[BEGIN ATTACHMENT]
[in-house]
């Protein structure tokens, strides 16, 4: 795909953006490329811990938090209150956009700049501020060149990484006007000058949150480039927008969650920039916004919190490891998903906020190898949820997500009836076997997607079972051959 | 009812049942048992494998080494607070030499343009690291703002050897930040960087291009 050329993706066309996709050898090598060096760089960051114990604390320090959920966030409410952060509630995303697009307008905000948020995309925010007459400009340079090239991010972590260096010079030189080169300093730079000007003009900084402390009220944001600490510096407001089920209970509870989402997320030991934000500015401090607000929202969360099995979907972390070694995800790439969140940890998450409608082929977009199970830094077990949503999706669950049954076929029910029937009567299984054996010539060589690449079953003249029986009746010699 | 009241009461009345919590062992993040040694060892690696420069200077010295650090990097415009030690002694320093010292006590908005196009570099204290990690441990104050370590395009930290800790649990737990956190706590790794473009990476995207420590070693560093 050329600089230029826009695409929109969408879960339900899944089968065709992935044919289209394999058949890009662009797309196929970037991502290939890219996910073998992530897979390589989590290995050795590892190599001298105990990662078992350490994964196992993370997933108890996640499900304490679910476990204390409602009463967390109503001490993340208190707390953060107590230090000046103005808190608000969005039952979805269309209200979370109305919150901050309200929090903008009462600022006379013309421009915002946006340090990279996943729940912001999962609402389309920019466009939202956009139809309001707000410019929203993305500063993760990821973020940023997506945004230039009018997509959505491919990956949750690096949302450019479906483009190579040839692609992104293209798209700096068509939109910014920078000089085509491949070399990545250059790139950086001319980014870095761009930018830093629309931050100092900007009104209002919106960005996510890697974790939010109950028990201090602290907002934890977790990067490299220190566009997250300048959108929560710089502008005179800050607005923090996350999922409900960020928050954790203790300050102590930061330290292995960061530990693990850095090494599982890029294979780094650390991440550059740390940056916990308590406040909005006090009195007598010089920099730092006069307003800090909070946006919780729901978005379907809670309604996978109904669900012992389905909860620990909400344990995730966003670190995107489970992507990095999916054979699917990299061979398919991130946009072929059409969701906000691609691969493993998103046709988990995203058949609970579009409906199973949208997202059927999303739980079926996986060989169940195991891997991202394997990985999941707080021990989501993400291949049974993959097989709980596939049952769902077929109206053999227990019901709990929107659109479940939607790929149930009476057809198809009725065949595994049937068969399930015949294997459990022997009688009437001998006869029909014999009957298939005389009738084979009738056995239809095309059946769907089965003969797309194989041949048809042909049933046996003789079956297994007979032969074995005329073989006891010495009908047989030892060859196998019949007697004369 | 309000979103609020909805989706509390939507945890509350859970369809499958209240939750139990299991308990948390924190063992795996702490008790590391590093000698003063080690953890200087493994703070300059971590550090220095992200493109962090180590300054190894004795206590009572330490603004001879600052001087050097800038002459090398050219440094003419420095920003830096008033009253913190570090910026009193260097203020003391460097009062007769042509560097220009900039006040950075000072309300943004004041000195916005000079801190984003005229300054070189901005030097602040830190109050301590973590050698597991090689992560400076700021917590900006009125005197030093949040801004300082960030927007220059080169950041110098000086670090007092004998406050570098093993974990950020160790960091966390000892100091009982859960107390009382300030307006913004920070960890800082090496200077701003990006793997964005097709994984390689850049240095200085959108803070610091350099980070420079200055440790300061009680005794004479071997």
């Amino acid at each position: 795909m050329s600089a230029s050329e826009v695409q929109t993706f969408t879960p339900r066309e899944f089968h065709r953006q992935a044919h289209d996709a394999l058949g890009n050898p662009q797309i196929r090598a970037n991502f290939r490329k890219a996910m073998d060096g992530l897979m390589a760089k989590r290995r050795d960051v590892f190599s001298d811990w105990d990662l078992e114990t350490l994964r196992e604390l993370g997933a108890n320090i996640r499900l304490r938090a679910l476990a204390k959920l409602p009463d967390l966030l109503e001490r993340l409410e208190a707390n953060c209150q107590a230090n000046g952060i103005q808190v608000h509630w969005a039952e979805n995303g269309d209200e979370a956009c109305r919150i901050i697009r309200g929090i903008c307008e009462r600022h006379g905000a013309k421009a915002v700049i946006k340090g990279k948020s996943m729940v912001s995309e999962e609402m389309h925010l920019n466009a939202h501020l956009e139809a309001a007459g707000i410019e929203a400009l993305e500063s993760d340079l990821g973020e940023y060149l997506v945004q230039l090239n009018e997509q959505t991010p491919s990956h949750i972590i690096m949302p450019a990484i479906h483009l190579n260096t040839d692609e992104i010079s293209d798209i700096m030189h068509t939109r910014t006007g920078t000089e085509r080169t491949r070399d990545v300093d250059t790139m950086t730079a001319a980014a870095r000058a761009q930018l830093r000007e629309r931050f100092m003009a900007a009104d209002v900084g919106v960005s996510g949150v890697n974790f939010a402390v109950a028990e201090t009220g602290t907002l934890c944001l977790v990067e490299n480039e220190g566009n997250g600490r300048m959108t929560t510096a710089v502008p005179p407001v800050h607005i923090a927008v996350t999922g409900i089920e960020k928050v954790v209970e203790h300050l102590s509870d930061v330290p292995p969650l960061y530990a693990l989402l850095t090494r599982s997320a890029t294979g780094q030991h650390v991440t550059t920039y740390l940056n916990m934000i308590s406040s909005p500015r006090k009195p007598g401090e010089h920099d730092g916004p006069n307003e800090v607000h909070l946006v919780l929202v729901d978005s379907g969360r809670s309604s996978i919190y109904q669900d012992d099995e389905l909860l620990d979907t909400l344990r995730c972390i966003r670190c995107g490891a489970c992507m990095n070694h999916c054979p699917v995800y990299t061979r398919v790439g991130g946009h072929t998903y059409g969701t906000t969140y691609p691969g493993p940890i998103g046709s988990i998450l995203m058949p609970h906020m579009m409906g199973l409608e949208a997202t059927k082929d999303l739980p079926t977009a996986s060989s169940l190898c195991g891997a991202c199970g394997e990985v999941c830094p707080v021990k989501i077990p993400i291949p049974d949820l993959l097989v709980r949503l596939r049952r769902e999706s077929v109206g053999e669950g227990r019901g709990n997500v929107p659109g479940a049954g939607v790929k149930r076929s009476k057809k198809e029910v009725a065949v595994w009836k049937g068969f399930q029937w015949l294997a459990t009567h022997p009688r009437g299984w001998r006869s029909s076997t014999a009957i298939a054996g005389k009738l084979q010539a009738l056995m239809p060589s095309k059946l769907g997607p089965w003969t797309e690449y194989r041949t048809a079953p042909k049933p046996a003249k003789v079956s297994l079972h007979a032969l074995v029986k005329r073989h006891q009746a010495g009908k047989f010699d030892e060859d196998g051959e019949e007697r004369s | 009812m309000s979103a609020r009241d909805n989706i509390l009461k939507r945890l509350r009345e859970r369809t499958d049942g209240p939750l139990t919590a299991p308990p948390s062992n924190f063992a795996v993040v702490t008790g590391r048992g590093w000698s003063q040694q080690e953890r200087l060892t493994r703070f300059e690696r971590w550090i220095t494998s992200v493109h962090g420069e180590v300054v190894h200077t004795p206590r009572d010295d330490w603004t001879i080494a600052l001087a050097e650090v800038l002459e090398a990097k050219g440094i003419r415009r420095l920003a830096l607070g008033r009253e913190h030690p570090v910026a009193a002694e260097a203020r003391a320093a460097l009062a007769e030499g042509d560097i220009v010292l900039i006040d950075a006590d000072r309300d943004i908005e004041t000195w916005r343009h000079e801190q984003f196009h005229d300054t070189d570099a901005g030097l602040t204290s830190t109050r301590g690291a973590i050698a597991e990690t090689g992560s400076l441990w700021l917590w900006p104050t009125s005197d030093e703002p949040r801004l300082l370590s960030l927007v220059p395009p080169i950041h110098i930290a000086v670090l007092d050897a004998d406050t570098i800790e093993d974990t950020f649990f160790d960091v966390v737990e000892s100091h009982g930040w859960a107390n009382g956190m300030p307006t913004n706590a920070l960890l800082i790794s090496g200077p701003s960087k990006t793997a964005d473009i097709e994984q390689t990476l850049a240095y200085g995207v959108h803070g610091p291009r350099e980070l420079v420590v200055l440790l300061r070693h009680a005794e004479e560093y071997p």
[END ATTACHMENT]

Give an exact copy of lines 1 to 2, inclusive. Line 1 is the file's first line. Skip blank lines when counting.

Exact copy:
[in-house]
């Protein structure tokens, strides 16, 4: 795909953006490329811990938090209150956009700049501020060149990484006007000058949150480039927008969650920039916004919190490891998903906020190898949820997500009836076997997607079972051959 | 009812049942048992494998080494607070030499343009690291703002050897930040960087291009 050329993706066309996709050898090598060096760089960051114990604390320090959920966030409410952060509630995303697009307008905000948020995309925010007459400009340079090239991010972590260096010079030189080169300093730079000007003009900084402390009220944001600490510096407001089920209970509870989402997320030991934000500015401090607000929202969360099995979907972390070694995800790439969140940890998450409608082929977009199970830094077990949503999706669950049954076929029910029937009567299984054996010539060589690449079953003249029986009746010699 | 009241009461009345919590062992993040040694060892690696420069200077010295650090990097415009030690002694320093010292006590908005196009570099204290990690441990104050370590395009930290800790649990737990956190706590790794473009990476995207420590070693560093 050329600089230029826009695409929109969408879960339900899944089968065709992935044919289209394999058949890009662009797309196929970037991502290939890219996910073998992530897979390589989590290995050795590892190599001298105990990662078992350490994964196992993370997933108890996640499900304490679910476990204390409602009463967390109503001490993340208190707390953060107590230090000046103005808190608000969005039952979805269309209200979370109305919150901050309200929090903008009462600022006379013309421009915002946006340090990279996943729940912001999962609402389309920019466009939202956009139809309001707000410019929203993305500063993760990821973020940023997506945004230039009018997509959505491919990956949750690096949302450019479906483009190579040839692609992104293209798209700096068509939109910014920078000089085509491949070399990545250059790139950086001319980014870095761009930018830093629309931050100092900007009104209002919106960005996510890697974790939010109950028990201090602290907002934890977790990067490299220190566009997250300048959108929560710089502008005179800050607005923090996350999922409900960020928050954790203790300050102590930061330290292995960061530990693990850095090494599982890029294979780094650390991440550059740390940056916990308590406040909005006090009195007598010089920099730092006069307003800090909070946006919780729901978005379907809670309604996978109904669900012992389905909860620990909400344990995730966003670190995107489970992507990095999916054979699917990299061979398919991130946009072929059409969701906000691609691969493993998103046709988990995203058949609970579009409906199973949208997202059927999303739980079926996986060989169940195991891997991202394997990985999941707080021990989501993400291949049974993959097989709980596939049952769902077929109206053999227990019901709990929107659109479940939607790929149930009476057809198809009725065949595994049937068969399930015949294997459990022997009688009437001998006869029909014999009957298939005389009738084979009738056995239809095309059946769907089965003969797309194989041949048809042909049933046996003789079956297994007979032969074995005329073989006891010495009908047989030892060859196998019949007697004369 | 309000979103609020909805989706509390939507945890509350859970369809499958209240939750139990299991308990948390924190063992795996702490008790590391590093000698003063080690953890200087493994703070300059971590550090220095992200493109962090180590300054190894004795206590009572330490603004001879600052001087050097800038002459090398050219440094003419420095920003830096008033009253913190570090910026009193260097203020003391460097009062007769042509560097220009900039006040950075000072309300943004004041000195916005000079801190984003005229300054070189901005030097602040830190109050301590973590050698597991090689992560400076700021917590900006009125005197030093949040801004300082960030927007220059080169950041110098000086670090007092004998406050570098093993974990950020160790960091966390000892100091009982859960107390009382300030307006913004920070960890800082090496200077701003990006793997964005097709994984390689850049240095200085959108803070610091350099980070420079200055440790300061009680005794004479071997």